I would invite John Coltrane since his huge spirituality, in addition to the musical creativity, always have touched me. And Frank Zappa, whose rebelliousness, social and political awareness, and consistently funny ways of saying serious things made me appreciate his music even more.

What would you ask them?

I wouldn't ask anything specific. I would enjoy their company, letting the conversation flow naturally.

Filipe, with all the many albums that are released, how do you choose the releases that you review for JazzTrail?

That is something I have to deal with every day. My choices are based on my personal taste within the styles I envisioned for JazzTrail. I look for modern creative jazz rather than mainstream, but always trying to find a proper balance between acclaimed and emerging artists. I'm happy to spread the word in favour of talented young musicians.

Who else have you heard recently that we should listen out for?

Currently I'm listening to new albums by Rudresh Mahanthappa, Jen Shyu, Wadada Leo Smith, Tom Rainey Obbligato, and also François Bourassa, a Canadian pianist who keeps surprising me at every listening. Yesterday (October 17th), I attended the CD release concert by drummer Jeff 'Siege' Siegel, and the musical spirit of his latest album is something I can identify with. Beyond the jazz genre, I constantly resort to my old pop/rock collection and lots of 80's. It helps me to break my routine while enjoying the music without having to be attentive to the details.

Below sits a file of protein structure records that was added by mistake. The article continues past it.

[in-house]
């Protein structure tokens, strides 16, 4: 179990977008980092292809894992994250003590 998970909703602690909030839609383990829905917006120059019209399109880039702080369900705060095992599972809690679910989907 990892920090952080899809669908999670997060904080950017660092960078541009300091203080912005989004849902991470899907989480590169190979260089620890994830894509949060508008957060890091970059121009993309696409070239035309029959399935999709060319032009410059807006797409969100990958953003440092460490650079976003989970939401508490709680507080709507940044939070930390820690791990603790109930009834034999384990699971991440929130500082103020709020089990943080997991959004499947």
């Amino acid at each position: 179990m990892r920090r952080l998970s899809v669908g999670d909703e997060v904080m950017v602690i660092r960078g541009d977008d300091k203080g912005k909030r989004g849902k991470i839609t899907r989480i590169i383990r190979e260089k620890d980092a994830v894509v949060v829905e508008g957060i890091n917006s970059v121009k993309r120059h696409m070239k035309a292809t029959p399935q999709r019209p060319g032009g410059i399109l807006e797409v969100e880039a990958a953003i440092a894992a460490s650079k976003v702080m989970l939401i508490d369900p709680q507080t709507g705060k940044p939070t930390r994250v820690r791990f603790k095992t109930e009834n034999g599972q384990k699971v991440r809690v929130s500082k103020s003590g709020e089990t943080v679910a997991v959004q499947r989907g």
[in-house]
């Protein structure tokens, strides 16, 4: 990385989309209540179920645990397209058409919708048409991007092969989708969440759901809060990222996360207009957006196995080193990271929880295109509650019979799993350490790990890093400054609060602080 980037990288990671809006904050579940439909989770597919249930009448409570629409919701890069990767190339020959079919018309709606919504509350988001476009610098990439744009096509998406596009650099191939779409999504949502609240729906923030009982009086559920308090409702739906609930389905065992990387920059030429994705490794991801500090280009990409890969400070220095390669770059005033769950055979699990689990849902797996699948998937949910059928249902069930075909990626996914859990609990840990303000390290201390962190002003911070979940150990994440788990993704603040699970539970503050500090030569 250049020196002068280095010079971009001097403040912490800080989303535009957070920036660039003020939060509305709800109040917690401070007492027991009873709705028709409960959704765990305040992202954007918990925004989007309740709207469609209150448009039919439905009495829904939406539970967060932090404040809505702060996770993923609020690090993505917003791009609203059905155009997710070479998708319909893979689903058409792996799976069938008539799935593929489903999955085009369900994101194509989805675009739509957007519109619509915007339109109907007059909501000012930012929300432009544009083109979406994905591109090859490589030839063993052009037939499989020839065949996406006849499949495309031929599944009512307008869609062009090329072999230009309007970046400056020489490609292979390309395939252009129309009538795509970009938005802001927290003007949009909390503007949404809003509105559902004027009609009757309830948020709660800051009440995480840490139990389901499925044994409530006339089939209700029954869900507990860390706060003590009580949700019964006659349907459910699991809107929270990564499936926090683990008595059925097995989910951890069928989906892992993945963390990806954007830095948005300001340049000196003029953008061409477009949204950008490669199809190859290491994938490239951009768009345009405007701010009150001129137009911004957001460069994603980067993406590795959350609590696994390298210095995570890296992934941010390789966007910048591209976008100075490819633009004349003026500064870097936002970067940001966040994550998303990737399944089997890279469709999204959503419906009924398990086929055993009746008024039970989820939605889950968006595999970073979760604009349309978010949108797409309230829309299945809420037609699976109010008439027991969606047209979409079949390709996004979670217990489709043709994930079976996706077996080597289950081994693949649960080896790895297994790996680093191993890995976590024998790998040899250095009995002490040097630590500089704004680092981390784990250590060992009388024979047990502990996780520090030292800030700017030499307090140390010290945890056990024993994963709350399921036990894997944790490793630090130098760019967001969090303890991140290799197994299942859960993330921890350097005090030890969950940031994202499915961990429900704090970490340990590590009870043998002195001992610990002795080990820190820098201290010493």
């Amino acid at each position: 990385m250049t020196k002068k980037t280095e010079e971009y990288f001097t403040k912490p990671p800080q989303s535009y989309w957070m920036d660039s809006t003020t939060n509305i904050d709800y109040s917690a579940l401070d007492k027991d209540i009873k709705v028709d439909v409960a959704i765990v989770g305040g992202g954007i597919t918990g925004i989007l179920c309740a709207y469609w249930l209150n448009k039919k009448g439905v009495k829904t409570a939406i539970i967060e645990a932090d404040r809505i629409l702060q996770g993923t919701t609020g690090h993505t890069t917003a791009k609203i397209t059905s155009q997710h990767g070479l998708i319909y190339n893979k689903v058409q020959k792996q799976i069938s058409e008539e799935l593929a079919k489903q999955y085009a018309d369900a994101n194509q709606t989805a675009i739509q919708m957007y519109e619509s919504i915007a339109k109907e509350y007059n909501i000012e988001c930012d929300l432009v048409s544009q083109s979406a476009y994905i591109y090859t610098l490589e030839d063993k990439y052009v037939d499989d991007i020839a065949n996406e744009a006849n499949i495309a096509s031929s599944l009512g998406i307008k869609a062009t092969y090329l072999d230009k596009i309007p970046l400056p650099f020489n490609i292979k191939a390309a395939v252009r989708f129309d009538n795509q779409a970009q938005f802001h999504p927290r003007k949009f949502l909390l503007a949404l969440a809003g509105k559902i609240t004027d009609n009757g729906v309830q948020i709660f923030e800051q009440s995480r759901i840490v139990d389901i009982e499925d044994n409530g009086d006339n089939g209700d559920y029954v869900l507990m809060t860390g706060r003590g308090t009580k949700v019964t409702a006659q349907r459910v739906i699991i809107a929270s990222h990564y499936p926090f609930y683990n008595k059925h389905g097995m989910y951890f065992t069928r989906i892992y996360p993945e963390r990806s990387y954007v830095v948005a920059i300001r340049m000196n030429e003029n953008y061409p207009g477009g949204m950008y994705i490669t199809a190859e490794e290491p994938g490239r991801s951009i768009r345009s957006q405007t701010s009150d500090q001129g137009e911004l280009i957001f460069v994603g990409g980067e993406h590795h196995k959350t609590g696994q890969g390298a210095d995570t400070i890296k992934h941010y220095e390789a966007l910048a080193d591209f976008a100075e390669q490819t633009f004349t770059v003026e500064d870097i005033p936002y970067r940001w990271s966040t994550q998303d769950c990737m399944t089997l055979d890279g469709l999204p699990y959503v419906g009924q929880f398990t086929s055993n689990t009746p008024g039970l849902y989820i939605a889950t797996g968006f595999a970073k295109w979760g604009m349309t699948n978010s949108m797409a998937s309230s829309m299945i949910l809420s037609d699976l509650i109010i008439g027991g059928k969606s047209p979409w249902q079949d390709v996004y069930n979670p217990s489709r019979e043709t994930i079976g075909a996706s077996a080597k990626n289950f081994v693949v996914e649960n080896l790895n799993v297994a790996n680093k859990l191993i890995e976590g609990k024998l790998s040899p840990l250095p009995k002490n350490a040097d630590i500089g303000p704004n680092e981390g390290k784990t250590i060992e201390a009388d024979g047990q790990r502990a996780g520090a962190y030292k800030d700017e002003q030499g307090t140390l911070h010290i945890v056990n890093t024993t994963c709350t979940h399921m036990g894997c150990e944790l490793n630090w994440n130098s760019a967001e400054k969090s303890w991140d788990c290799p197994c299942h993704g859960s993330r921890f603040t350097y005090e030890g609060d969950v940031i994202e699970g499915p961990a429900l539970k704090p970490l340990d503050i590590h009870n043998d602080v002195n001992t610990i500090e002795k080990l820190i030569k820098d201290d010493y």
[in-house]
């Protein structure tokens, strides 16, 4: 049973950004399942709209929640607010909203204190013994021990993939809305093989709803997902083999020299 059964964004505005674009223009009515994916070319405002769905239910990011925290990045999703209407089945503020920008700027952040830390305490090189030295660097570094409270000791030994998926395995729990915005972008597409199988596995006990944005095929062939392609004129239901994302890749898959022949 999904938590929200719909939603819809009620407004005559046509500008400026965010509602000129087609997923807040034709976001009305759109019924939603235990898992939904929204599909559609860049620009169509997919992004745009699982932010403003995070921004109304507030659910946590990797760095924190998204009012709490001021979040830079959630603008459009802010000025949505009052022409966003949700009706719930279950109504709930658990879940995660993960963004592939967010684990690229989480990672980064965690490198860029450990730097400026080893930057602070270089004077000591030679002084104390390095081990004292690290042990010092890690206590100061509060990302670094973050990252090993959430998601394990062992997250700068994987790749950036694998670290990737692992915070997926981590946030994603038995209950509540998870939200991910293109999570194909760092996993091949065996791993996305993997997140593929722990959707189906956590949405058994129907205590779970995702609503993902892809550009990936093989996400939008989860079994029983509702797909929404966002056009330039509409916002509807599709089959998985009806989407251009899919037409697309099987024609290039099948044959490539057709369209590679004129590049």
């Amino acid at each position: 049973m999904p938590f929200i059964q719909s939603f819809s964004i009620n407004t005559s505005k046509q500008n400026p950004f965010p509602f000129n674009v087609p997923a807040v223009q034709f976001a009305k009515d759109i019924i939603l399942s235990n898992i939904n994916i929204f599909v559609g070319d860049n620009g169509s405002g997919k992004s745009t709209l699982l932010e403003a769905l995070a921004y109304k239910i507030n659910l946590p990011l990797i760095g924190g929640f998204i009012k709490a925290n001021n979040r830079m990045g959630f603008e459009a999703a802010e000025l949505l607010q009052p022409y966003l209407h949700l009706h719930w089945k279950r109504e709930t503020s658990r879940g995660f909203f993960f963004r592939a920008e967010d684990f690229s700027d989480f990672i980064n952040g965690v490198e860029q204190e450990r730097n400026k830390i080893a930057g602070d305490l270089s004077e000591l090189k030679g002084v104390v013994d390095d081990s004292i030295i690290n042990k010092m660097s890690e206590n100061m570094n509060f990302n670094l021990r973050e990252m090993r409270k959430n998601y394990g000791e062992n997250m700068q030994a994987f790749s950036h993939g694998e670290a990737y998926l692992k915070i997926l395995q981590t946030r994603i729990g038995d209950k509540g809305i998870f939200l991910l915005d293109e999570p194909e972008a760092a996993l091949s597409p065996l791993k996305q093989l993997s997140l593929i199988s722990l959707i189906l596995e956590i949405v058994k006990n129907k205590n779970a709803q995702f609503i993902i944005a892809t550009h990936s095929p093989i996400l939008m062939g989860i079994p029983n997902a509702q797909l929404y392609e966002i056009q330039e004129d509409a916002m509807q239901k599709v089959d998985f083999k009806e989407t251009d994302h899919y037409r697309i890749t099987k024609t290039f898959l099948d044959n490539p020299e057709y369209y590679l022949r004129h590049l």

[Here is a video of Prayer from Jeff Siegel's album King Of Xhosa featuring Feya Faku (fluglehorn); Erica Lindsay (tenor saxophone); Francesca Tanksley (piano); Rich Syracuse (bass); Jeff "Siege" Siegel (drums): Fred Berryhill (percussion)].



What are your future plans for JazzTrail?

Keep on working and growing in the hope of making JazzTrail an honest reference in the modern jazz universe. This applies not only to the album/concert reviews but also to the photography and album artwork.

Another biscuit?

Yes, please. Can we have more coffee?!


Charles Tolliver


Click here for Filipe and Clara's JazzTrail website.


Utah Teapot


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Other pages you might find of interest :

More Tea Breaks
Tracks Unwrapped
Full Focus
Jazz Remembered

© Sandy Brown Jazz 2017